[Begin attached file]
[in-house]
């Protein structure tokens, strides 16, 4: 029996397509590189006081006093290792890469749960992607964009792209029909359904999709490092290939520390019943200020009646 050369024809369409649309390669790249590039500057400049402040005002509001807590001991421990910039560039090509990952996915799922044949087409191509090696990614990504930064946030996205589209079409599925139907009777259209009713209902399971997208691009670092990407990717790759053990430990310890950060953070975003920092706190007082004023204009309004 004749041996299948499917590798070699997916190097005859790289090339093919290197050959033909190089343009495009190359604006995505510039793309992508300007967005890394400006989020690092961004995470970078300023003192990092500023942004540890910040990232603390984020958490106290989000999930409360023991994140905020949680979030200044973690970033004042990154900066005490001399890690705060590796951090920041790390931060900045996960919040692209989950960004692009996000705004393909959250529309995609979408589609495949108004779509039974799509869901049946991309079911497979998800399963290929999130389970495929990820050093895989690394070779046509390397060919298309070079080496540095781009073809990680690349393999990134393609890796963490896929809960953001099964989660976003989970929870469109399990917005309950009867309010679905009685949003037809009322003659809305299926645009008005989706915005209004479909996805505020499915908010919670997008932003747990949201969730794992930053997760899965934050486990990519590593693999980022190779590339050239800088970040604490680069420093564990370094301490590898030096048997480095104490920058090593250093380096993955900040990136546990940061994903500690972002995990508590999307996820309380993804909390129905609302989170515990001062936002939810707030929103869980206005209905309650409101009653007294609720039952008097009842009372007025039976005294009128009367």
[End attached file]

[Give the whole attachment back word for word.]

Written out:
[in-house]
């Protein structure tokens, strides 16, 4: 029996397509590189006081006093290792890469749960992607964009792209029909359904999709490092290939520390019943200020009646 050369024809369409649309390669790249590039500057400049402040005002509001807590001991421990910039560039090509990952996915799922044949087409191509090696990614990504930064946030996205589209079409599925139907009777259209009713209902399971997208691009670092990407990717790759053990430990310890950060953070975003920092706190007082004023204009309004 004749041996299948499917590798070699997916190097005859790289090339093919290197050959033909190089343009495009190359604006995505510039793309992508300007967005890394400006989020690092961004995470970078300023003192990092500023942004540890910040990232603390984020958490106290989000999930409360023991994140905020949680979030200044973690970033004042990154900066005490001399890690705060590796951090920041790390931060900045996960919040692209989950960004692009996000705004393909959250529309995609979408589609495949108004779509039974799509869901049946991309079911497979998800399963290929999130389970495929990820050093895989690394070779046509390397060919298309070079080496540095781009073809990680690349393999990134393609890796963490896929809960953001099964989660976003989970929870469109399990917005309950009867309010679905009685949003037809009322003659809305299926645009008005989706915005209004479909996805505020499915908010919670997008932003747990949201969730794992930053997760899965934050486990990519590593693999980022190779590339050239800088970040604490680069420093564990370094301490590898030096048997480095104490920058090593250093380096993955900040990136546990940061994903500690972002995990508590999307996820309380993804909390129905609302989170515990001062936002939810707030929103869980206005209905309650409101009653007294609720039952008097009842009372007025039976005294009128009367």